to understand and know their craft
and bring to it a wealth of time —
who treasure the precocious youth
that somehow came forth from the womb
with an “old soul” or some like crap,
who’d rather find a young maybe
than risk an older yes,
who stoop to conquer, so to speak,
their greedy eyes upon the prize
of novelty to hawk their wares,
it seems like pedophilia.
03 AUG 2007
Maybe I’m a dreamer, but I sure don’t want to be
one of those two old guys sitting in the balcony:
a grizzled, bitter muppet who makes fun of everything
and never gets up off his ass, and on the stage to sing.
Maybe I’m a geezer, but I’ve got a youthful heart
that’s ready, anytime, to get on stage and do my part;
could be that I’ll look foolish, but I’ve done that bit before:
been some kind of a fool for almost thirty years or more.
‘Cause I can play the guitar and sing circles ’round a song;
the feeling that I get on stage can’t possibly be wrong:
that you can change the world with music, if you only try.
I’ll be an old musician, ’til I die.
Maybe I’m old-fashioned, but I learned back in the day
that every kind of music’s good, in its own unique way;
from Lawrence Welk and Hee-Haw, and the Porter Wagoner show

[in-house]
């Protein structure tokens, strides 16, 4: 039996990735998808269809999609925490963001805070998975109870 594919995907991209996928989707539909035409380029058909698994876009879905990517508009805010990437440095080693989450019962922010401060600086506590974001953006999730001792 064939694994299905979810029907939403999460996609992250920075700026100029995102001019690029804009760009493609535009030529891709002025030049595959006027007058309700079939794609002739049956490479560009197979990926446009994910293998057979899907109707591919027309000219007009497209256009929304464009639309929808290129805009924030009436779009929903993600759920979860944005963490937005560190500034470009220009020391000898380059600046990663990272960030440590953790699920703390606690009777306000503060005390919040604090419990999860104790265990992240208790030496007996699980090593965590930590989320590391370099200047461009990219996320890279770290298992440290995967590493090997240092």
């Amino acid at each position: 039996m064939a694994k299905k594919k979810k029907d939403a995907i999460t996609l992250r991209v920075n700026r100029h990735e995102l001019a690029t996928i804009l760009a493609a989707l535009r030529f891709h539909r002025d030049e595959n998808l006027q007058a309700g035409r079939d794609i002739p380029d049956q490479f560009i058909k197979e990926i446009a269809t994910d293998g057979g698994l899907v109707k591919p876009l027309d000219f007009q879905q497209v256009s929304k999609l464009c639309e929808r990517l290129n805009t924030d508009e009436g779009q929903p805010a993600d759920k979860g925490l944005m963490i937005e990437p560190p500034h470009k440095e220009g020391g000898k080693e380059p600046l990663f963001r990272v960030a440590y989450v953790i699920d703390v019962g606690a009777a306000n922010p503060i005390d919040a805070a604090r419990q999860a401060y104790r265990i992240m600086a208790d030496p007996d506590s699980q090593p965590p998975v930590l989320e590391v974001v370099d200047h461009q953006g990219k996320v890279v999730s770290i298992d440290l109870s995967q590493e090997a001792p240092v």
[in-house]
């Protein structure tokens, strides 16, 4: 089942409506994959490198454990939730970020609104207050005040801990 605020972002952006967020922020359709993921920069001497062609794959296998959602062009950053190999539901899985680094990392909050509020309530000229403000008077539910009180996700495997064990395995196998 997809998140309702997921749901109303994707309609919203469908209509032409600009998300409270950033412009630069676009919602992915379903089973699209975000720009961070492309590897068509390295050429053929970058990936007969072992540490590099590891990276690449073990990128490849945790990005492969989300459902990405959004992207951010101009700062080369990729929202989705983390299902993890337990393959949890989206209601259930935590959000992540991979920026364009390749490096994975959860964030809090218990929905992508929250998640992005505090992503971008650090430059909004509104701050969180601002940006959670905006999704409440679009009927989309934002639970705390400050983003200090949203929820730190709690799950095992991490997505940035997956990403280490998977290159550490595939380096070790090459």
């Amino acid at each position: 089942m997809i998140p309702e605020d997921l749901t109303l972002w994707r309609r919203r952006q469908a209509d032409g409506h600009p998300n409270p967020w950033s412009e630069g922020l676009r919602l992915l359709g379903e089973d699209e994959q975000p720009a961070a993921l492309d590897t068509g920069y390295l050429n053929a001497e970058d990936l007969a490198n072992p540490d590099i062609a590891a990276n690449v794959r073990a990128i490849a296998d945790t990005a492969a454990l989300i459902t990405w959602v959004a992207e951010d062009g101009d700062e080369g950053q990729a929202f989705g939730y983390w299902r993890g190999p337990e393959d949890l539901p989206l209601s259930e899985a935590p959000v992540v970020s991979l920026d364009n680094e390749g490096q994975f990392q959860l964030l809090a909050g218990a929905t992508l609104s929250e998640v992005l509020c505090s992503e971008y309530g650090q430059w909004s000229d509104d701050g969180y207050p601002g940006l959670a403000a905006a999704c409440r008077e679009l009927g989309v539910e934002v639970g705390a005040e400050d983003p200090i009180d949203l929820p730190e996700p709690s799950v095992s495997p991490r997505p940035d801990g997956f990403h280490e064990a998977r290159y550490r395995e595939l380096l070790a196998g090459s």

I figured out there is no song that you can’t make your own.
Maybe it’s kinda crazy, but I wish you’d take a chance
on an old guitar picker who’s too old to learn to dance;
together, we could play some things that are worth listening to,
and change the world, if only for a brief hour or two.
‘Cause I can play the guitar; hell, I’ve played for thirty years;
that should be worth some to you, at the start of your career:
let my voice of experience assist you while you try.
to grow as a musician, ’til you die.
Maybe I’m a dreamer, my whole life spent out of sync;
why ain’t he rich or famous, I can hear some of you think.
You’re right, to some degree, but money ain’t the only thing.
Sometimes, the prize is that you get to sing.
18 JAN 2007
So many inspirations have escaped,
slipped through the cracks,
their golden finish tarnished
when confronted with the facts
Some let their fame get to them,
others watched it slip away,
often so caught up in business